I am excited for tomorrow, but very nervous. I want this project to deliver the punch it can. This performance is now leaving my hands after months of crafting. It’ll be back one day to finish off, but for now there’s just one more obstacle; a 7.45am get in for tech. This Satellite will make contact tomorrow.


Day 2

It is an early start for Calum, Karen and I stood inside the Arts Centre at 7.45am. Teaming up with Mark and Anthony (“two of our best technicians” according to their boss, Mark Butchers), we work quickly to set up the venue and begin putting in the forty LX cues which bounce between different states. Today is fast. By firing through the lights while Natalie blisters through a speed run of the show to check she is lit and mic-ed I leave her more flustered than I would like to. We agreed last week she would not do a dress rehearsal, and this decision leads me to operating the lights as compromise. It’s not fair to land this show on the shoulders of a technician who has never seen it before – it’s too busy. This speed run is what I need to get a feel of how the lighting moves and, for times sake, adjust my cues to fit what we have programmed on the desk. I always loved cueing shows, so this is just another version of that – there’s something about the musicality of it which scratches a creative itch.

The performance is fast. With just one shot to make my adjustments fit while an audience sits between Nat and the rest of the team, I have no room for mistakes. This takes almost all my concentration. As I write, I remember two moments; the tension of the room swells when Character Natalie learns that Cor was swept up in the concentration camp system, and the joyful release when Tom reaches Palomar Observatory. I feel the room shift, and the people within it. They are held by our work, and it is deeply satisfying. Before we know it, we are in the closing sequence; a rocket launch.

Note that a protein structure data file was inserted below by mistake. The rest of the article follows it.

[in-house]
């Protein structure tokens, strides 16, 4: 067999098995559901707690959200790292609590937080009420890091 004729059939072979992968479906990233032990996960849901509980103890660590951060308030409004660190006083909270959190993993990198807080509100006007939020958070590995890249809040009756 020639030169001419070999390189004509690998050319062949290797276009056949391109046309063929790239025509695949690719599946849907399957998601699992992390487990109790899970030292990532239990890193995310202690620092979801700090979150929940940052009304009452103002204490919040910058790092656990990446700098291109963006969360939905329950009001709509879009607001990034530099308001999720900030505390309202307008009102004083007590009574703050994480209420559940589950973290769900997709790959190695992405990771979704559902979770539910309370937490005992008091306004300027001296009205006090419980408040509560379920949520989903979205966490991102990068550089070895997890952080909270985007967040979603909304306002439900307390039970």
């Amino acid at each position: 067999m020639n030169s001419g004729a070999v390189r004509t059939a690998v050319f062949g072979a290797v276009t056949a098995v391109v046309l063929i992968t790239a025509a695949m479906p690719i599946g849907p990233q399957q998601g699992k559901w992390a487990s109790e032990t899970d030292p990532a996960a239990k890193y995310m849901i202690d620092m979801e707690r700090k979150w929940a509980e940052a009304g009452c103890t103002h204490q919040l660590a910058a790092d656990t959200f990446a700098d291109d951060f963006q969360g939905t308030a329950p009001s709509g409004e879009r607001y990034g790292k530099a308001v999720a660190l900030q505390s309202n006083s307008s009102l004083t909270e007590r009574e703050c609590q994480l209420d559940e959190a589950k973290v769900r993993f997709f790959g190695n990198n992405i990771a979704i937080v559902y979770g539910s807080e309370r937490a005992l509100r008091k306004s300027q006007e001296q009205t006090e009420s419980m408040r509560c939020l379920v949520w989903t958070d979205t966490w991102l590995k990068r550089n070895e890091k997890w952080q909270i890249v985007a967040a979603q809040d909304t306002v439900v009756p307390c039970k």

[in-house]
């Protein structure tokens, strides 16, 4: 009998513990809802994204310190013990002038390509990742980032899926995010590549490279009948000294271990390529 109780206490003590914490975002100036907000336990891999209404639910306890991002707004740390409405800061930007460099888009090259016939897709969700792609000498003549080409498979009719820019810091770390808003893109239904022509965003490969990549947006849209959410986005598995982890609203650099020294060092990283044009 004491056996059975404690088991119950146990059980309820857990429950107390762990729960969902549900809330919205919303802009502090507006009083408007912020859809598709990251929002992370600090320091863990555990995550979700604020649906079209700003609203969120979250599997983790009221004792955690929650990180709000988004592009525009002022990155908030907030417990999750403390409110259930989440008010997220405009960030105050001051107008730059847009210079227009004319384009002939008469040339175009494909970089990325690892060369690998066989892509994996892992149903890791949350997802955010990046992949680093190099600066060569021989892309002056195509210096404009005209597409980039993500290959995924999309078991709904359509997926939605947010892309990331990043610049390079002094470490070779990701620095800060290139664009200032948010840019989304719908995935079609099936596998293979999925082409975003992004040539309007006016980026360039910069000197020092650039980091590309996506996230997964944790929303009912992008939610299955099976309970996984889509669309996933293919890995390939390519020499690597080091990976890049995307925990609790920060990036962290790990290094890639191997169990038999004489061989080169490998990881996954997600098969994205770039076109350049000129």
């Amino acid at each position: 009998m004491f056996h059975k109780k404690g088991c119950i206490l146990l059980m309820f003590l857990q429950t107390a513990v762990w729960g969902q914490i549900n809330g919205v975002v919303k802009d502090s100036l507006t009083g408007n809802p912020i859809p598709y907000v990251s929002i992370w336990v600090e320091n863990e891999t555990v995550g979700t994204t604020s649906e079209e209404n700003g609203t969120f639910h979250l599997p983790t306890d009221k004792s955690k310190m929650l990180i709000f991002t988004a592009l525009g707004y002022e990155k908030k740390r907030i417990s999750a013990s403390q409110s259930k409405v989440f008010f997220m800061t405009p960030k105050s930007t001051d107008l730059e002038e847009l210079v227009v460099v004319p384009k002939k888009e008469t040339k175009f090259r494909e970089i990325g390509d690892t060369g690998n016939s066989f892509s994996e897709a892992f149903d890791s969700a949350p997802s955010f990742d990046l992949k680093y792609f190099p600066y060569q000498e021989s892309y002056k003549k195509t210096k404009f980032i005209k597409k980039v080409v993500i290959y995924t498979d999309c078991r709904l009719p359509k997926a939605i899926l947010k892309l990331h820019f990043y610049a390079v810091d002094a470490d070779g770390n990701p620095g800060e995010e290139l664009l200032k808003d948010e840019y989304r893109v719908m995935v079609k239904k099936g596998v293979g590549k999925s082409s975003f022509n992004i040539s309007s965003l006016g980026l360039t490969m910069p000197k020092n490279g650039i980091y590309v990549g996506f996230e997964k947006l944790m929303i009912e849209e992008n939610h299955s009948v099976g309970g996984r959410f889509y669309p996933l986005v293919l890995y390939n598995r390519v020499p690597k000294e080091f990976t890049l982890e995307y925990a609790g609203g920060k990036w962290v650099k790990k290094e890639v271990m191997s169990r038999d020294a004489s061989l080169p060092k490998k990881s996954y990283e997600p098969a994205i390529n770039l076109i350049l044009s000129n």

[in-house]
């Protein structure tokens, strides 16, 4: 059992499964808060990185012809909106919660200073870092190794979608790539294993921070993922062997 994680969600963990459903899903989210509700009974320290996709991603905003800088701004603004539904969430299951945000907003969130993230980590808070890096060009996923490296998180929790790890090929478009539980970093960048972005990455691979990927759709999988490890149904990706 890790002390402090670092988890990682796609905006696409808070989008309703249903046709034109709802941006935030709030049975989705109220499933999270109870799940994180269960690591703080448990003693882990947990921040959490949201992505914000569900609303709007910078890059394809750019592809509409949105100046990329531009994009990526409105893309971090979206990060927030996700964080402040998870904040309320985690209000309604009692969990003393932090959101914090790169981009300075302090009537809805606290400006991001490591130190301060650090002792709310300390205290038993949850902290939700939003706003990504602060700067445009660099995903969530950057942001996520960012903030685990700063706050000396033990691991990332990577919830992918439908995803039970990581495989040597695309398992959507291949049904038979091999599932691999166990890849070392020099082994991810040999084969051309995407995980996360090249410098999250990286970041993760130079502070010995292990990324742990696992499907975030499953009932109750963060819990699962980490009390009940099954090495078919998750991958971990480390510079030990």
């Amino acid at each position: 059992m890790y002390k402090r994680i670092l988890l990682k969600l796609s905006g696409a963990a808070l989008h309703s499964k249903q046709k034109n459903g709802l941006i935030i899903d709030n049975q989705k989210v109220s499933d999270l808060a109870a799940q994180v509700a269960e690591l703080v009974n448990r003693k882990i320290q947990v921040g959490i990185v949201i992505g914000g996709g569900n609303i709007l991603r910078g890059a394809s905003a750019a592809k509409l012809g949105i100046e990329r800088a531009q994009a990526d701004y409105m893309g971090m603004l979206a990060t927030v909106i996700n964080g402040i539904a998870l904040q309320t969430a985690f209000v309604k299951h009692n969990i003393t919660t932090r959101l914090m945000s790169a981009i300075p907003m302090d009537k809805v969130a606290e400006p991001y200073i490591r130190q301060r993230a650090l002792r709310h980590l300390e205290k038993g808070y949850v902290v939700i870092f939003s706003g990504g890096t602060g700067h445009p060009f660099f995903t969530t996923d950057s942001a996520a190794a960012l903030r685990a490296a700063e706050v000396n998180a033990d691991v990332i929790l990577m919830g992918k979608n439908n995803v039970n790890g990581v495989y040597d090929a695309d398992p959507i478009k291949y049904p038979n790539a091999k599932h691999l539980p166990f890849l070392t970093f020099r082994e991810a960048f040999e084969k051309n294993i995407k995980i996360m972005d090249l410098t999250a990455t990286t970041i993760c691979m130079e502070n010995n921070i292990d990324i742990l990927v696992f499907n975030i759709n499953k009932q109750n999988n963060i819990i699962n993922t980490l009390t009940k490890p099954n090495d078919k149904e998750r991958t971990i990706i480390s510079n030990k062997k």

The post-show discussion is so heartening. Hearing the thoughtful reflections of the work, recognition of the individual elements and disciplines, and the excitement for what might come next is reassuring. Our feelings about what we have made are shared with our audience. It is powerful stuff. Once again, I find myself reflecting on the importance of these discussions being a safe and fostered environment. We are informally clustered around tables, artists sat amongst audience, and the discussion is facilitated. I deeply value the active reflection I have undertaken on this project which helps me address my own patterns and adjust myself where necessary. Sometimes doing things the way they’ve been done isn’t the best way. My ambitions for how these events are held will be an ongoing journey, it seems.

My evening is spent with Calum at Nat’s house having dinner with her family. We are joined by Margriet and Oma who have flown from the Netherlands to watch the performance. It feels strange to me that I have never met these people before but I know so much about their family and history as we share stories across the table. It will be the last time for many months that I will sit with their history.

For now, the show slots back up on the shelf waiting to be rediscovered.